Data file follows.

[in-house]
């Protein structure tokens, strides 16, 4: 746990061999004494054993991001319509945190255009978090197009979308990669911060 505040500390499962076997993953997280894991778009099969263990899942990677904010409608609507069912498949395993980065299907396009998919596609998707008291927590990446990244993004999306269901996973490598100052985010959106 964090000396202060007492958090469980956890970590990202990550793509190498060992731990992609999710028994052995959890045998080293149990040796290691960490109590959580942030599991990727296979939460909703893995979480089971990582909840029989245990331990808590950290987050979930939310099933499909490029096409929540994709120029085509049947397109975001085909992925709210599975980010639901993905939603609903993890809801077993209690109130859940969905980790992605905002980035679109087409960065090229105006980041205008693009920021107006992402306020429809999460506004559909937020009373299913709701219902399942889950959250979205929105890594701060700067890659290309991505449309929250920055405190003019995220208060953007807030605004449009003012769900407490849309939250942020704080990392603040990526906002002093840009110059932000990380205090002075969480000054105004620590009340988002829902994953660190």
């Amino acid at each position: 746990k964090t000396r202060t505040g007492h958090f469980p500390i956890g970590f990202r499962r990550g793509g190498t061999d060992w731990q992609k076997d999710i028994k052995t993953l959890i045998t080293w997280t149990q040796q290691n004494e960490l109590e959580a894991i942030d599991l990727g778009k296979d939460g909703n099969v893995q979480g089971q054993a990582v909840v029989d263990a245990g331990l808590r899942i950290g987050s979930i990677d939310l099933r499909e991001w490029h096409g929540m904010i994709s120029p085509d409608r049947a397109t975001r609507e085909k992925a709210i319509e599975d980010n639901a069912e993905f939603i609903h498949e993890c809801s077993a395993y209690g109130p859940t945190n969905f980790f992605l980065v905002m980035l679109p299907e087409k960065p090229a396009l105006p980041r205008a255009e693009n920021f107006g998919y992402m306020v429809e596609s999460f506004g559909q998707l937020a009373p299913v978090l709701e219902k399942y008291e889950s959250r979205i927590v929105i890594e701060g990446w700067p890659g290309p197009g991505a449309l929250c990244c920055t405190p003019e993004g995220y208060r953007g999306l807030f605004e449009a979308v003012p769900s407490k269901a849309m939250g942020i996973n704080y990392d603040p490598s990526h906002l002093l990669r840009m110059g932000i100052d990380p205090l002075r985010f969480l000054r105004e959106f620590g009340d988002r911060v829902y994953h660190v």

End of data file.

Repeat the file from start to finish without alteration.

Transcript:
[in-house]
């Protein structure tokens, strides 16, 4: 746990061999004494054993991001319509945190255009978090197009979308990669911060 505040500390499962076997993953997280894991778009099969263990899942990677904010409608609507069912498949395993980065299907396009998919596609998707008291927590990446990244993004999306269901996973490598100052985010959106 964090000396202060007492958090469980956890970590990202990550793509190498060992731990992609999710028994052995959890045998080293149990040796290691960490109590959580942030599991990727296979939460909703893995979480089971990582909840029989245990331990808590950290987050979930939310099933499909490029096409929540994709120029085509049947397109975001085909992925709210599975980010639901993905939603609903993890809801077993209690109130859940969905980790992605905002980035679109087409960065090229105006980041205008693009920021107006992402306020429809999460506004559909937020009373299913709701219902399942889950959250979205929105890594701060700067890659290309991505449309929250920055405190003019995220208060953007807030605004449009003012769900407490849309939250942020704080990392603040990526906002002093840009110059932000990380205090002075969480000054105004620590009340988002829902994953660190």
């Amino acid at each position: 746990k964090t000396r202060t505040g007492h958090f469980p500390i956890g970590f990202r499962r990550g793509g190498t061999d060992w731990q992609k076997d999710i028994k052995t993953l959890i045998t080293w997280t149990q040796q290691n004494e960490l109590e959580a894991i942030d599991l990727g778009k296979d939460g909703n099969v893995q979480g089971q054993a990582v909840v029989d263990a245990g331990l808590r899942i950290g987050s979930i990677d939310l099933r499909e991001w490029h096409g929540m904010i994709s120029p085509d409608r049947a397109t975001r609507e085909k992925a709210i319509e599975d980010n639901a069912e993905f939603i609903h498949e993890c809801s077993a395993y209690g109130p859940t945190n969905f980790f992605l980065v905002m980035l679109p299907e087409k960065p090229a396009l105006p980041r205008a255009e693009n920021f107006g998919y992402m306020v429809e596609s999460f506004g559909q998707l937020a009373p299913v978090l709701e219902k399942y008291e889950s959250r979205i927590v929105i890594e701060g990446w700067p890659g290309p197009g991505a449309l929250c990244c920055t405190p003019e993004g995220y208060r953007g999306l807030f605004e449009a979308v003012p769900s407490k269901a849309m939250g942020i996973n704080y990392d603040p490598s990526h906002l002093l990669r840009m110059g932000i100052d990380p205090l002075r985010f969480l000054r105004e959106f620590g009340d988002r911060v829902y994953h660190v």